Amidst thunder, lightning, billowing smoke, and shofar blasts, there is a theophany; the divine presence descends the mountain while Moses is simultaneously summoned to ascend. The Sinaitic Revelation, another pillar of Judaism, is proclaimed to all those gathered at the foot of the mountain. The intensity of the Revelation is too much for the people to bear, and they beg Moses to receive the Torah directly from its divine source and only then reveal it to them.

Just what was revealed on Sinai remains a mystery, part of the ongoing process of Revelation that inspires remarkable religious leaders, the Moses and Jethroes of today, as evinced in the remarkable work of the Elijah Interfaith Institute in Jerusalem, whose revelatory mandate is to share wisdom and foster peace.

- Rabbi Aubrey Glazer

Image credit: This week's artwork attempts to capture something of the drama of the Mount Sinai theophany. "And the entire Mount Sinai smoked because the Lord had descended upon it in fire, and its smoke ascended like the smoke of the kiln, and the entire mountain quaked violently. The sound of the shofar grew increasingly stronger; Moses would speak and God would answer him with a voice." (Exodus 19:18–19) Illustration by Christopher Orev Reiger.

Behar -- Leviticus 25:1 – 26:2

CoverDesign_Behar_FacebookCycles are enticing, entrancing, and mesmerizing. The American poet Adrienne Rich (1929-2012) once remarked: "We might possess every technological resource... but if our language is inadequate, our vision remains formless, our thinking and feeling are still running in the old cycles, our process may be ‘revolutionary’ but not transformative."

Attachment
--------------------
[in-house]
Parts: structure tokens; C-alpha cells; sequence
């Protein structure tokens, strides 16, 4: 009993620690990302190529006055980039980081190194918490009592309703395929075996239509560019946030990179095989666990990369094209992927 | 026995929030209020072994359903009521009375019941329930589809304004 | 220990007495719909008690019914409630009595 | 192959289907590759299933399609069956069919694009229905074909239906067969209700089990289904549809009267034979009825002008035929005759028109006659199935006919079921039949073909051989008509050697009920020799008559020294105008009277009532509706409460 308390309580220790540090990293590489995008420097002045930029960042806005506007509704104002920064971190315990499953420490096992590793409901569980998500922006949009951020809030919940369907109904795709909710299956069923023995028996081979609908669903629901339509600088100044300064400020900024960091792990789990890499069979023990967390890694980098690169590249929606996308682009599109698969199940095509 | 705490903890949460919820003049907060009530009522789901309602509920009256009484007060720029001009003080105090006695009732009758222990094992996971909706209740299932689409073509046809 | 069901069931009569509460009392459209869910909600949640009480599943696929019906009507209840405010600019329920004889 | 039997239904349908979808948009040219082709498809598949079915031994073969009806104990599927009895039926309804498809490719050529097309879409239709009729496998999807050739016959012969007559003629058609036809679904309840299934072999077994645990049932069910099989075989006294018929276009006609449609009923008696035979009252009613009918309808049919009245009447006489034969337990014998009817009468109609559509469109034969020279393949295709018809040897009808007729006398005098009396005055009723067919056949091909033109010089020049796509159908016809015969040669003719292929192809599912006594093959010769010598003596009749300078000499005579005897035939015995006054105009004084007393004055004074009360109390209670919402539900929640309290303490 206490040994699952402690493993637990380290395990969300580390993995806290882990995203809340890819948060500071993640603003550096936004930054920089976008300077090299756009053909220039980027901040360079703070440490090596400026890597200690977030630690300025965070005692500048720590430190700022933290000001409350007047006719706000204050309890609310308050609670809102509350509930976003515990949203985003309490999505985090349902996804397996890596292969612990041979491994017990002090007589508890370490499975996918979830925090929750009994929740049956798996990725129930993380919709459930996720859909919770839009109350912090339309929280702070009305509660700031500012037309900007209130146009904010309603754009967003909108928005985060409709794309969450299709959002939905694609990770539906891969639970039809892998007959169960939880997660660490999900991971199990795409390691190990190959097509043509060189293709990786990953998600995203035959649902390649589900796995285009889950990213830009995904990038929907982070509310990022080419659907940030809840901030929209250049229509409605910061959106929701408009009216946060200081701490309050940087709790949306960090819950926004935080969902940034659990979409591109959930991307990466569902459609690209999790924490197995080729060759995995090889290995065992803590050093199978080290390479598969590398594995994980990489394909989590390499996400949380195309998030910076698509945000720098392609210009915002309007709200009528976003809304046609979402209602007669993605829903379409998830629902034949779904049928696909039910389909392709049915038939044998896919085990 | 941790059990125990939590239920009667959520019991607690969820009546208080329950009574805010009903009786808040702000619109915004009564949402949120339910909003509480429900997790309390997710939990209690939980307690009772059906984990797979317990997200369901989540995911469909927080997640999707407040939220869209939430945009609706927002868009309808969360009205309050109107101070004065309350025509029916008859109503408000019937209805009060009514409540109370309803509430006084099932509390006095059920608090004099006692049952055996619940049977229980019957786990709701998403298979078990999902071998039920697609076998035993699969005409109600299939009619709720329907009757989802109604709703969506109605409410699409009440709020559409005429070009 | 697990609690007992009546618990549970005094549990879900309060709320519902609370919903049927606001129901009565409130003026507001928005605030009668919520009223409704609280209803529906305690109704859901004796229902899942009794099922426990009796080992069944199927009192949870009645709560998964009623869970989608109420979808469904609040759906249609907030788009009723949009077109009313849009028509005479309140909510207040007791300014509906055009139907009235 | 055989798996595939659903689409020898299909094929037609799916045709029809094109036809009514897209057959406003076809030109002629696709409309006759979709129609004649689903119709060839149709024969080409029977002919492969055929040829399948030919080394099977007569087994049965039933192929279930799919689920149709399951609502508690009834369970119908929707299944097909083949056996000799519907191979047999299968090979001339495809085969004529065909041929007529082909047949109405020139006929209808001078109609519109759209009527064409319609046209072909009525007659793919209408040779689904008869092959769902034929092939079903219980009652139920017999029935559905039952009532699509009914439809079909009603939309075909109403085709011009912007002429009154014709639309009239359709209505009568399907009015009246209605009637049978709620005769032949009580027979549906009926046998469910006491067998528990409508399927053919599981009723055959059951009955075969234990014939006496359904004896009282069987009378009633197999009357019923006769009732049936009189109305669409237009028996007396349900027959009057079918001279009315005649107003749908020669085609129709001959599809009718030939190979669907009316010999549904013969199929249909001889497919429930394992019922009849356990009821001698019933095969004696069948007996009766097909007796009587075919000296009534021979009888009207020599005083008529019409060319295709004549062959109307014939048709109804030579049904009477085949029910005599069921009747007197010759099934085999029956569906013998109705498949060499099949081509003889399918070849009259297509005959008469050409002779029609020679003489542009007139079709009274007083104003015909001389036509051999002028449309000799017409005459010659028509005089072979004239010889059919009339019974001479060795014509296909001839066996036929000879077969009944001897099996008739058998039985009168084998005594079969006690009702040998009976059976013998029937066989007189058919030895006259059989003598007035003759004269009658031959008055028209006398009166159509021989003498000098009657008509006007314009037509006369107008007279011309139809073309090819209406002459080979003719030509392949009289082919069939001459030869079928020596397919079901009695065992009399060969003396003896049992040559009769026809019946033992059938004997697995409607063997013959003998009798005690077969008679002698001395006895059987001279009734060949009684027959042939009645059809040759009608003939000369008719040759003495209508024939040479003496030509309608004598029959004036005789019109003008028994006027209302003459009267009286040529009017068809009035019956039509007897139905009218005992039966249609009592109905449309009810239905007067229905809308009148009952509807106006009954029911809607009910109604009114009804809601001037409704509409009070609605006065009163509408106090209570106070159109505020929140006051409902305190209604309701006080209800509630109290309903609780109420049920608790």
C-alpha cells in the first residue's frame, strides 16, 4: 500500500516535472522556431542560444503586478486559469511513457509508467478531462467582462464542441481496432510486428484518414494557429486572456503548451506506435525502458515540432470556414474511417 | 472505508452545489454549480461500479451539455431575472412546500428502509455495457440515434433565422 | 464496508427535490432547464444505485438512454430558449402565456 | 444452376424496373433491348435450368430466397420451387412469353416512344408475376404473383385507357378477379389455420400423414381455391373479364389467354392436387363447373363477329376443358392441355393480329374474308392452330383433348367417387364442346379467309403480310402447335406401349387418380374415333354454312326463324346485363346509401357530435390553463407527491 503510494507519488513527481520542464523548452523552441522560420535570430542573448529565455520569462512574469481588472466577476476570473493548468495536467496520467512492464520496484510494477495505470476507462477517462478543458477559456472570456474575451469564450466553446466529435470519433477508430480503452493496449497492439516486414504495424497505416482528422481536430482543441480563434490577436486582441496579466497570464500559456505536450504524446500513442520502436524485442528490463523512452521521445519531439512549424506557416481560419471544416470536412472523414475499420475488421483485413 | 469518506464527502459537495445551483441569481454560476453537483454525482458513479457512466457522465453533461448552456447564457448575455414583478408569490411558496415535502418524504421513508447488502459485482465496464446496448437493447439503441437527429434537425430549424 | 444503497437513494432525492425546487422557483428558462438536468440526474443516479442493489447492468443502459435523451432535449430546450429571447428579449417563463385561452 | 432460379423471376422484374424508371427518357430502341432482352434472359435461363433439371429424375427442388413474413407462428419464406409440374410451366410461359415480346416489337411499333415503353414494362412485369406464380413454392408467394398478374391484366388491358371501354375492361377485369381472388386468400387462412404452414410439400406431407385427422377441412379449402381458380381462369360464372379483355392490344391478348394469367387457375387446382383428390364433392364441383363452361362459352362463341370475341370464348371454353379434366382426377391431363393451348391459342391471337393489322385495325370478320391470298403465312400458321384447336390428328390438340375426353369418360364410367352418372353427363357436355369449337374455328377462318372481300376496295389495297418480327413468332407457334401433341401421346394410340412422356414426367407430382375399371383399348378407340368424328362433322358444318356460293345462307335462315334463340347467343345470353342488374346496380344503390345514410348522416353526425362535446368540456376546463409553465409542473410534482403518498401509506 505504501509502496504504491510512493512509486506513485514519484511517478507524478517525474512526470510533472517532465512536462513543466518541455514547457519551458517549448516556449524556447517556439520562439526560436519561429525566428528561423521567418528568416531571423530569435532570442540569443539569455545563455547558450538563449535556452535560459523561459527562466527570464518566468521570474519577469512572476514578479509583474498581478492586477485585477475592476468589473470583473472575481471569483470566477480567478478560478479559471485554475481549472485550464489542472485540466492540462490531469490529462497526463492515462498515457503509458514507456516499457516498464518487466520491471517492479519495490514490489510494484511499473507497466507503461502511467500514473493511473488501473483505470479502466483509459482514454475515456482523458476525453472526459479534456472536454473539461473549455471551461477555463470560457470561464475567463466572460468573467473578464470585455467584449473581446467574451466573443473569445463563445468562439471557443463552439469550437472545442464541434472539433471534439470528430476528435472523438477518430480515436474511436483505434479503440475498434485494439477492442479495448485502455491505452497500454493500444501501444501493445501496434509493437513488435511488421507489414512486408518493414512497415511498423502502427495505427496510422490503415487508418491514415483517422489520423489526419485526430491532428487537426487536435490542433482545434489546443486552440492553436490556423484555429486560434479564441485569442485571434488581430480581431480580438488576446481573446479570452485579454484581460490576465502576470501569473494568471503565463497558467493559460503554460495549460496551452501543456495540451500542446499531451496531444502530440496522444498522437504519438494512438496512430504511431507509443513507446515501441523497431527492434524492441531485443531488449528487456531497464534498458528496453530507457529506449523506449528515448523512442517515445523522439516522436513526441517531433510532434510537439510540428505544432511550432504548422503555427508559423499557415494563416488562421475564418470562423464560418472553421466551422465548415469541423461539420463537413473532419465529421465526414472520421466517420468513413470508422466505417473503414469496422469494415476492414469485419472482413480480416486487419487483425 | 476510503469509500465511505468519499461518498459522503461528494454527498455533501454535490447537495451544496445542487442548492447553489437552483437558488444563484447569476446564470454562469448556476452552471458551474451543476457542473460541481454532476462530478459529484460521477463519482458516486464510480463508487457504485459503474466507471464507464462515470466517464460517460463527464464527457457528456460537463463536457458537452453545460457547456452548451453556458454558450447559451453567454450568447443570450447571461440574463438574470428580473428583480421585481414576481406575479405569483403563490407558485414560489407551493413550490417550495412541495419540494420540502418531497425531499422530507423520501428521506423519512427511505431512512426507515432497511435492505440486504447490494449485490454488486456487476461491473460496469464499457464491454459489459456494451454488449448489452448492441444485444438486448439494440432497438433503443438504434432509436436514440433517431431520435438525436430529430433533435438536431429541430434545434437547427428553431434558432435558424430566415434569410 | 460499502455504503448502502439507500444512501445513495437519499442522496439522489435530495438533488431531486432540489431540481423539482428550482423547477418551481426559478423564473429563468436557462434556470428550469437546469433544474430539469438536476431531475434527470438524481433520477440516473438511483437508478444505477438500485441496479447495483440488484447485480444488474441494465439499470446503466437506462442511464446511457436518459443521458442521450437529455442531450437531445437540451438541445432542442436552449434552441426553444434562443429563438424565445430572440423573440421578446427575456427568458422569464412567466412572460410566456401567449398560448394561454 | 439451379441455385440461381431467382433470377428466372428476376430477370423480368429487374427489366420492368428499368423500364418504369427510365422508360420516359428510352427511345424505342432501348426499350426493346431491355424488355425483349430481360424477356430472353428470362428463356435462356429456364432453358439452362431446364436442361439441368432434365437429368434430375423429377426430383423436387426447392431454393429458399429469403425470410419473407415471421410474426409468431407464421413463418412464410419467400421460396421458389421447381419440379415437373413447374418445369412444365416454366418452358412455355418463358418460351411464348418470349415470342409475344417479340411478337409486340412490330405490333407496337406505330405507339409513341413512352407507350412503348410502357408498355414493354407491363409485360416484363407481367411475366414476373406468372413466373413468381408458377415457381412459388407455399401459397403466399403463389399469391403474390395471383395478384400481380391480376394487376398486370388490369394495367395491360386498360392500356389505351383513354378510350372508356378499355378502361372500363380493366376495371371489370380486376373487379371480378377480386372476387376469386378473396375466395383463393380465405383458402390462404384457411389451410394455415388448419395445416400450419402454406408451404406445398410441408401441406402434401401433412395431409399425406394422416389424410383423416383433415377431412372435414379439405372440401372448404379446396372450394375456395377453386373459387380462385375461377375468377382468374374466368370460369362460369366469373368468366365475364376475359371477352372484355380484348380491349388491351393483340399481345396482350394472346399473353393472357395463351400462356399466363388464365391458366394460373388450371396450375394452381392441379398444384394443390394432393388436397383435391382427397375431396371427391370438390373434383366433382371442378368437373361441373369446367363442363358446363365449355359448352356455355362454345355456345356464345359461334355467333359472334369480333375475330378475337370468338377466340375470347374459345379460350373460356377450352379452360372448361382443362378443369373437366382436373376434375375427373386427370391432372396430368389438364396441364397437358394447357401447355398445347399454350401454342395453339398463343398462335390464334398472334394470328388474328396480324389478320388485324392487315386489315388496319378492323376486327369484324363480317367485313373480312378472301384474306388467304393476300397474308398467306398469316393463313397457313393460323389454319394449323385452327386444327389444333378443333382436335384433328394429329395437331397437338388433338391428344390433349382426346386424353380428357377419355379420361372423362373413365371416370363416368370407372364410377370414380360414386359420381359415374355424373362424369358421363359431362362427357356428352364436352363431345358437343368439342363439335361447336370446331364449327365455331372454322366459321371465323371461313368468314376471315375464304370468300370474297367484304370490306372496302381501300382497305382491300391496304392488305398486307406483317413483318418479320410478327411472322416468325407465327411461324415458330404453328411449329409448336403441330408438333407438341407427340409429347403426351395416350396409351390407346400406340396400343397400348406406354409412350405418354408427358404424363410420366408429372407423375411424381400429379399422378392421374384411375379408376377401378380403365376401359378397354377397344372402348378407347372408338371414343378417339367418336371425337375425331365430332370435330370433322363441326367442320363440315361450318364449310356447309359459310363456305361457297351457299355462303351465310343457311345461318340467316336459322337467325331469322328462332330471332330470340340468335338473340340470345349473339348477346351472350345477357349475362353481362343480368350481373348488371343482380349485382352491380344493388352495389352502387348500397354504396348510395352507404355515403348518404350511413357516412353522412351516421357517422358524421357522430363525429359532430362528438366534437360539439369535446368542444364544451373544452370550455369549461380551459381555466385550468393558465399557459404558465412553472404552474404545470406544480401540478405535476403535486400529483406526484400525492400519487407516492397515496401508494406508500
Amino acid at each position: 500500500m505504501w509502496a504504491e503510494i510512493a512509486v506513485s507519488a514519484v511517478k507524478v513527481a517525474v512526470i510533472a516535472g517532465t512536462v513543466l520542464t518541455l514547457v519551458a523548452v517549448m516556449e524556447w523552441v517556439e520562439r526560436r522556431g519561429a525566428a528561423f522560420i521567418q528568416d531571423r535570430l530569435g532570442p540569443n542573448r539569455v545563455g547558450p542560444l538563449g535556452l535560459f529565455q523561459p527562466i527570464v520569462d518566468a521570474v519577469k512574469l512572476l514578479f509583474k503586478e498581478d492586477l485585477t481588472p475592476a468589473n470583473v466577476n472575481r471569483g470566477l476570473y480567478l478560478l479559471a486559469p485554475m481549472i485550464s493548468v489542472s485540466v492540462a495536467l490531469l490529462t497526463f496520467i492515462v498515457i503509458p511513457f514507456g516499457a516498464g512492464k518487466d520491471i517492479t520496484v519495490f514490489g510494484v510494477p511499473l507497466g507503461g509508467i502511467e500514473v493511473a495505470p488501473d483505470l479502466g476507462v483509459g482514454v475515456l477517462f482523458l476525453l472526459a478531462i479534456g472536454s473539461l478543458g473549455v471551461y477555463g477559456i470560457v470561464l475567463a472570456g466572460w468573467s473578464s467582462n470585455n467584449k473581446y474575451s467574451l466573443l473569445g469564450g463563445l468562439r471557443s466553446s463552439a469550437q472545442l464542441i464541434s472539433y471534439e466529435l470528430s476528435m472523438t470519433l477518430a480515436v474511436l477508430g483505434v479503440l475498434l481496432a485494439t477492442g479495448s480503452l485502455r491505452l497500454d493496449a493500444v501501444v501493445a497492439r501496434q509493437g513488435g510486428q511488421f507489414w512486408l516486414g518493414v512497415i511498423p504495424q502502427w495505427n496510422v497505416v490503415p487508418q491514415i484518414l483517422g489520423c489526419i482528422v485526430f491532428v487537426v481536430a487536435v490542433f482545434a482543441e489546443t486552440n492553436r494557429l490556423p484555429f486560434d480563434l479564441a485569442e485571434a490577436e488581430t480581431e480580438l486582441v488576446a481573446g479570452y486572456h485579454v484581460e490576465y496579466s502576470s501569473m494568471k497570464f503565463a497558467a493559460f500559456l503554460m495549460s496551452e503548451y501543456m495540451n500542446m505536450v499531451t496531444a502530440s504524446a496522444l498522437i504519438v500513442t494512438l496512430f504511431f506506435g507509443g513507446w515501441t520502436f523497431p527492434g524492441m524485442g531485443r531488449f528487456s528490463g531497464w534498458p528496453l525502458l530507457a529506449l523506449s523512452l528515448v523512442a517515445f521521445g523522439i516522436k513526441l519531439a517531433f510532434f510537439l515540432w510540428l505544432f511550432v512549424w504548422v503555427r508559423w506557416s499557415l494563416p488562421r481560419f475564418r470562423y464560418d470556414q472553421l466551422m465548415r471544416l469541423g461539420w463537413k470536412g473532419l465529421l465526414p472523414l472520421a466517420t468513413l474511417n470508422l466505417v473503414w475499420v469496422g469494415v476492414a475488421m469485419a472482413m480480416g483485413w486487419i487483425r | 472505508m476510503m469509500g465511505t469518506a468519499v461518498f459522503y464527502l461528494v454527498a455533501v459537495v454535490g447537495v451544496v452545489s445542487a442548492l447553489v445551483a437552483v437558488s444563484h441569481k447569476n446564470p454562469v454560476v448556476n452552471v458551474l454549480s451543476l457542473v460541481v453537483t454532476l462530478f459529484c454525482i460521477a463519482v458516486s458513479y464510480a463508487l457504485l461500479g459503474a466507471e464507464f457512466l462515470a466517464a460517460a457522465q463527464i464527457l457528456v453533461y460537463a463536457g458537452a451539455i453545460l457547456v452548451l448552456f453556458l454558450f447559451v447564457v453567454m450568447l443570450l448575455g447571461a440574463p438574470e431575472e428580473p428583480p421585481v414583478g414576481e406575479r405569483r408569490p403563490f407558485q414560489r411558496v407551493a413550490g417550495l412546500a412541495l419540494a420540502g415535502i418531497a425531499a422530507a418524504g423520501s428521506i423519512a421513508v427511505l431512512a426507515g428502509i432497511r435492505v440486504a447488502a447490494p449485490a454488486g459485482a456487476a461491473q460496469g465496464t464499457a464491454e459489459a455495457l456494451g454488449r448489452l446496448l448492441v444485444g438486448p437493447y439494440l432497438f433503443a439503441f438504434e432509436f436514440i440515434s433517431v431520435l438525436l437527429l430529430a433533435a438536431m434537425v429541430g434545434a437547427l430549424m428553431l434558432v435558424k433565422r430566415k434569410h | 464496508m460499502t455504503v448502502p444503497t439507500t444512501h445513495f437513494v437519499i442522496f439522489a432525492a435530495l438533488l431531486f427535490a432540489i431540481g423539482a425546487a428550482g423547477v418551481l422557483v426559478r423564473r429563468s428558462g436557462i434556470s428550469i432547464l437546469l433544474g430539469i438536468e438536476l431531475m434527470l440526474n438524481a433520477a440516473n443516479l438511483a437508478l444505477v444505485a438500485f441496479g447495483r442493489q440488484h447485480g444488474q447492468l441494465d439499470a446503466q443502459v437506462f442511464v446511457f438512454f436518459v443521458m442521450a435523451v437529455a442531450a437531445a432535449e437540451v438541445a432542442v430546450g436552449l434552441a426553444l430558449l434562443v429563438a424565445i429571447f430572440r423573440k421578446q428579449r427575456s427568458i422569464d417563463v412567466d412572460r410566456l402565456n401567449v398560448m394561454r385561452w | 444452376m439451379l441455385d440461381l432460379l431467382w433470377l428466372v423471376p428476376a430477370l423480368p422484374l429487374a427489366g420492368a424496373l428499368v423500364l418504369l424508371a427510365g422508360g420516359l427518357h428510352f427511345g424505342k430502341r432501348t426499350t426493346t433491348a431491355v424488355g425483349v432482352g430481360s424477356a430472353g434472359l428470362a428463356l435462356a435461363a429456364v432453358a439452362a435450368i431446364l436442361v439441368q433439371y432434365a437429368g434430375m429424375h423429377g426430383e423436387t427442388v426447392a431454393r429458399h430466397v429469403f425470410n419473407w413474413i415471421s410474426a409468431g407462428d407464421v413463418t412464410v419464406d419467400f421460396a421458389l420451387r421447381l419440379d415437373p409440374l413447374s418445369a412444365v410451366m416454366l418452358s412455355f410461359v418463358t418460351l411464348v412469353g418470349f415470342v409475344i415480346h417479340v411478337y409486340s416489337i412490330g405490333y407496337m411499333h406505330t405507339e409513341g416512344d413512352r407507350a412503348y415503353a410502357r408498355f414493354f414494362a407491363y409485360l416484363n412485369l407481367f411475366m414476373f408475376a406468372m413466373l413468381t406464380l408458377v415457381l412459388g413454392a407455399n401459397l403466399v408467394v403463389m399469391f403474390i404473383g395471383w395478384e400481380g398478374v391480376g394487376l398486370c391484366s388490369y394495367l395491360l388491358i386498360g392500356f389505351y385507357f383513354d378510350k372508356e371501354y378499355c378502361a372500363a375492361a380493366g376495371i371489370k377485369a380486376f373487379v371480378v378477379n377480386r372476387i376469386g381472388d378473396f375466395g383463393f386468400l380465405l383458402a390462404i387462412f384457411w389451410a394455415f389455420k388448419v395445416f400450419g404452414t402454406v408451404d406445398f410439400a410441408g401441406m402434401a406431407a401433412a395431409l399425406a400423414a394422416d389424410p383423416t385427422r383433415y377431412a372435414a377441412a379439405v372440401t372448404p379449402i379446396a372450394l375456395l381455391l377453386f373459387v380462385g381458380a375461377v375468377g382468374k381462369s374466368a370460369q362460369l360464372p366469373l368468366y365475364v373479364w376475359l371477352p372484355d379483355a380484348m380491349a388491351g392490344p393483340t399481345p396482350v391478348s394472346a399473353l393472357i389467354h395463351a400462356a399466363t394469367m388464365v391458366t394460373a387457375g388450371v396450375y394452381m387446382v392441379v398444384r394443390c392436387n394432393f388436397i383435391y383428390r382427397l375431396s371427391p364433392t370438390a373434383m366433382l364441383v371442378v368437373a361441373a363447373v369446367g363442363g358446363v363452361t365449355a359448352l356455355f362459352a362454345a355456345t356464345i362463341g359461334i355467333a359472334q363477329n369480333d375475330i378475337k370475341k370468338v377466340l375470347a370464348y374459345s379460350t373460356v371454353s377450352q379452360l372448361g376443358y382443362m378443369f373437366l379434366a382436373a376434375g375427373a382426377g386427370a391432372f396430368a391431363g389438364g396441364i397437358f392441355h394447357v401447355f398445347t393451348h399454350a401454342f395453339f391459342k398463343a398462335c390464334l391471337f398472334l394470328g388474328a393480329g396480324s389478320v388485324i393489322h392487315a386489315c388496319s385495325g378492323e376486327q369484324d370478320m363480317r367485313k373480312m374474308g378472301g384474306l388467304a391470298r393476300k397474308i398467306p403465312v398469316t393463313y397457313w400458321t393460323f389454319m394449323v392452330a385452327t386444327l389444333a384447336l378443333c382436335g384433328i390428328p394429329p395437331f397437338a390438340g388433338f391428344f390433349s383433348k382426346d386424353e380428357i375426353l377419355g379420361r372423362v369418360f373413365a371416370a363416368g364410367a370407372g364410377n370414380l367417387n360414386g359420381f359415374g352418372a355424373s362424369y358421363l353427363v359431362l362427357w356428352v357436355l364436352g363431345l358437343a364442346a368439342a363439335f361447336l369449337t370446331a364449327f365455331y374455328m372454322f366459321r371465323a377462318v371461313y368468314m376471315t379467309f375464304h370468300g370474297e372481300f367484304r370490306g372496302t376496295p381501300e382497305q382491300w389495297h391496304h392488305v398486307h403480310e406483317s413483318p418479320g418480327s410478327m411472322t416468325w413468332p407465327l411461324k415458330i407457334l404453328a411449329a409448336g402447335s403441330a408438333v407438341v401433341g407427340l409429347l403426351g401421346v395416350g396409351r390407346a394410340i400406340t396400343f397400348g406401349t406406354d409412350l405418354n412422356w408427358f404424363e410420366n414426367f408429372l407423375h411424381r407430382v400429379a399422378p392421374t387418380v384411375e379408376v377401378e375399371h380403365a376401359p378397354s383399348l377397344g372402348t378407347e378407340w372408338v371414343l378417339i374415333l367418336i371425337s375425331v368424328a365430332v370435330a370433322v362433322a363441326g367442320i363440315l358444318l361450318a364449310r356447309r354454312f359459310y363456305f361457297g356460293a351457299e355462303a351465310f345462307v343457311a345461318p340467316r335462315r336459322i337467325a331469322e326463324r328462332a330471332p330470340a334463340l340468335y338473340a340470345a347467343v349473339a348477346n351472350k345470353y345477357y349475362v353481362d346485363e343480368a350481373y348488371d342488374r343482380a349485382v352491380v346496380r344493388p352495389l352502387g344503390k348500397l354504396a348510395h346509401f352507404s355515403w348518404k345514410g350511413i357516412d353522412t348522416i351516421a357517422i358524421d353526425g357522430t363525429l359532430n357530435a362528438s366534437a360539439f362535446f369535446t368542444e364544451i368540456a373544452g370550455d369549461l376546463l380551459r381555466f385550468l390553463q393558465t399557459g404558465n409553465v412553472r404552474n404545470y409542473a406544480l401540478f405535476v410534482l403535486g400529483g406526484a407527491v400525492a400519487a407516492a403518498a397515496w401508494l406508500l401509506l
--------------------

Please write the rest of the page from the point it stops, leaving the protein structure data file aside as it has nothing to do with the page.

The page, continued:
The seven transformative cycles that appear in biblical literature -- and feature prominently in this week's parsha -- recall the grandeur of creation that continues its unfolding revelation daily. That revelation is taking place every seventh year for the Sabbatical year, when all work on the land ceases so that its fruit is free for the taking, for both human and animal kingdoms.

Seven Sabbatical cycles (forty-nine years) culminate in a fiftieth year, crowned as the Jubilee year, on which work on all land ceases, all indentured servants are freed, and all ancestral estates in the Holy Land of Israel that have been sold will then revert to their original owners. Additional laws governing the sale of lands and the prohibitions against fraud and usury conclude the reading of Behar.